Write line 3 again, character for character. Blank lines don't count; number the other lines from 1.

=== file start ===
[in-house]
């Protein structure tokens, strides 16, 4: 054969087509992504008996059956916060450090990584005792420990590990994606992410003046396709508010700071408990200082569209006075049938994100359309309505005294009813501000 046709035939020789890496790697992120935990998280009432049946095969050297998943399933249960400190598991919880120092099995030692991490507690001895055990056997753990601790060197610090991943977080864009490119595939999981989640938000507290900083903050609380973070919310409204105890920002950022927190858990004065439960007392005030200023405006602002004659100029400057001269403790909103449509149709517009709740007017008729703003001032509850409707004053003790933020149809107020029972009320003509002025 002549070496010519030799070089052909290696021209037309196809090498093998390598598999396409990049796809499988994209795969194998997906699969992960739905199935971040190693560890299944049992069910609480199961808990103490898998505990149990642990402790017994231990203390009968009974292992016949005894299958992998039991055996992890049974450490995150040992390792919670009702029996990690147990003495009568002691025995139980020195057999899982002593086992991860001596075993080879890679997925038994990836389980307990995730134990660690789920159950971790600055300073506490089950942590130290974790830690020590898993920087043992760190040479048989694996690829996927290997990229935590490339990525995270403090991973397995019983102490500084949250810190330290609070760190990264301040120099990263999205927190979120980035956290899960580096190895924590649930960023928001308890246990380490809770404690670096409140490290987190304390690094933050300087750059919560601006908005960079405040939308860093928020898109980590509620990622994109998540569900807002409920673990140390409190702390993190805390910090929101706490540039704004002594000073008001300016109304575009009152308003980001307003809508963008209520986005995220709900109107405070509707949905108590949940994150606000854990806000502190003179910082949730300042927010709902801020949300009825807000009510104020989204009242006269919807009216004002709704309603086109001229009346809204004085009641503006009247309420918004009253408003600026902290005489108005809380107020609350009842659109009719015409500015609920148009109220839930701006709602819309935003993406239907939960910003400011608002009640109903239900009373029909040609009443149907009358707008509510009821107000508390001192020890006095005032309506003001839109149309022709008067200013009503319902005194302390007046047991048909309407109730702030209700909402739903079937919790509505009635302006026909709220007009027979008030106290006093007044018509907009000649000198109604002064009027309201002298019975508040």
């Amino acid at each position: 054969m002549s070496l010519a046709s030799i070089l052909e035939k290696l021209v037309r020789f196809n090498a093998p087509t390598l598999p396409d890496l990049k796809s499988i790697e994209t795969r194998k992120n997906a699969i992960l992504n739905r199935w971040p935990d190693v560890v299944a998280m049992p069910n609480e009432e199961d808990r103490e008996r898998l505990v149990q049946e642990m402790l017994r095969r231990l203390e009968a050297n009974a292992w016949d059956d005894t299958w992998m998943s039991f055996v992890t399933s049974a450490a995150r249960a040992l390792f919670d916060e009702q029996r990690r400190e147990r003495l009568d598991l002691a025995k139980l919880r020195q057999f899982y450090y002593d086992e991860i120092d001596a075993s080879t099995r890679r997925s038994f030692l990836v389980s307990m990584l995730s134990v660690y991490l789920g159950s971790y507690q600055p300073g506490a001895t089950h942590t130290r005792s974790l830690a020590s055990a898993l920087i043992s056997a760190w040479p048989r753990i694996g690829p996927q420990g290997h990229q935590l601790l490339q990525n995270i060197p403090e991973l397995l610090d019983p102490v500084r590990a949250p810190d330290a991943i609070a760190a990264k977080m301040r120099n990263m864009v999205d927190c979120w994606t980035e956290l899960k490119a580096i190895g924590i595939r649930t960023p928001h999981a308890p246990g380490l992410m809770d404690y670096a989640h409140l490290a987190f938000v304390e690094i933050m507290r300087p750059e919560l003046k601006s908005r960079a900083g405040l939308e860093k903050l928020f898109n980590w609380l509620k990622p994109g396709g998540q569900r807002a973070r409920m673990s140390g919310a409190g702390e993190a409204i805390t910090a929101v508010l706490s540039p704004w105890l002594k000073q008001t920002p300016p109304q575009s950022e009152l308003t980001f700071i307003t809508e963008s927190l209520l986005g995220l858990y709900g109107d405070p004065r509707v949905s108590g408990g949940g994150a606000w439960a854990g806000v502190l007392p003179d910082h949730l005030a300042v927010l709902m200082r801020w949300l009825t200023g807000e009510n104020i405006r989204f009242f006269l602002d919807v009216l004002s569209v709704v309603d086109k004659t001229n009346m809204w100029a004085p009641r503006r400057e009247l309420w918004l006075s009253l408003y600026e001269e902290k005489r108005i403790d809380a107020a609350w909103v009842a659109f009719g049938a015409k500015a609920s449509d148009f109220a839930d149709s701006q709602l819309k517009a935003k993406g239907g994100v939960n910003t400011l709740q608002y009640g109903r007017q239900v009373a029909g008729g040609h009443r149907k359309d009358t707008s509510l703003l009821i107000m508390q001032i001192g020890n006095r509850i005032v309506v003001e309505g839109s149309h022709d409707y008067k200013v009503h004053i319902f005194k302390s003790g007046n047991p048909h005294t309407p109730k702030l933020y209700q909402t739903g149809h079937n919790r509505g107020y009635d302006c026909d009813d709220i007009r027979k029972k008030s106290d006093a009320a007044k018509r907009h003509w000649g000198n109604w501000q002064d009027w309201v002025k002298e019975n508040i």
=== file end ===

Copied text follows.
């Amino acid at each position: 054969m002549s070496l010519a046709s030799i070089l052909e035939k290696l021209v037309r020789f196809n090498a093998p087509t390598l598999p396409d890496l990049k796809s499988i790697e994209t795969r194998k992120n997906a699969i992960l992504n739905r199935w971040p935990d190693v560890v299944a998280m049992p069910n609480e009432e199961d808990r103490e008996r898998l505990v149990q049946e642990m402790l017994r095969r231990l203390e009968a050297n009974a292992w016949d059956d005894t299958w992998m998943s039991f055996v992890t399933s049974a450490a995150r249960a040992l390792f919670d916060e009702q029996r990690r400190e147990r003495l009568d598991l002691a025995k139980l919880r020195q057999f899982y450090y002593d086992e991860i120092d001596a075993s080879t099995r890679r997925s038994f030692l990836v389980s307990m990584l995730s134990v660690y991490l789920g159950s971790y507690q600055p300073g506490a001895t089950h942590t130290r005792s974790l830690a020590s055990a898993l920087i043992s056997a760190w040479p048989r753990i694996g690829p996927q420990g290997h990229q935590l601790l490339q990525n995270i060197p403090e991973l397995l610090d019983p102490v500084r590990a949250p810190d330290a991943i609070a760190a990264k977080m301040r120099n990263m864009v999205d927190c979120w994606t980035e956290l899960k490119a580096i190895g924590i595939r649930t960023p928001h999981a308890p246990g380490l992410m809770d404690y670096a989640h409140l490290a987190f938000v304390e690094i933050m507290r300087p750059e919560l003046k601006s908005r960079a900083g405040l939308e860093k903050l928020f898109n980590w609380l509620k990622p994109g396709g998540q569900r807002a973070r409920m673990s140390g919310a409190g702390e993190a409204i805390t910090a929101v508010l706490s540039p704004w105890l002594k000073q008001t920002p300016p109304q575009s950022e009152l308003t980001f700071i307003t809508e963008s927190l209520l986005g995220l858990y709900g109107d405070p004065r509707v949905s108590g408990g949940g994150a606000w439960a854990g806000v502190l007392p003179d910082h949730l005030a300042v927010l709902m200082r801020w949300l009825t200023g807000e009510n104020i405006r989204f009242f006269l602002d919807v009216l004002s569209v709704v309603d086109k004659t001229n009346m809204w100029a004085p009641r503006r400057e009247l309420w918004l006075s009253l408003y600026e001269e902290k005489r108005i403790d809380a107020a609350w909103v009842a659109f009719g049938a015409k500015a609920s449509d148009f109220a839930d149709s701006q709602l819309k517009a935003k993406g239907g994100v939960n910003t400011l709740q608002y009640g109903r007017q239900v009373a029909g008729g040609h009443r149907k359309d009358t707008s509510l703003l009821i107000m508390q001032i001192g020890n006095r509850i005032v309506v003001e309505g839109s149309h022709d409707y008067k200013v009503h004053i319902f005194k302390s003790g007046n047991p048909h005294t309407p109730k702030l933020y209700q909402t739903g149809h079937n919790r509505g107020y009635d302006c026909d009813d709220i007009r027979k029972k008030s106290d006093a009320a007044k018509r907009h003509w000649g000198n109604w501000q002064d009027w309201v002025k002298e019975n508040i």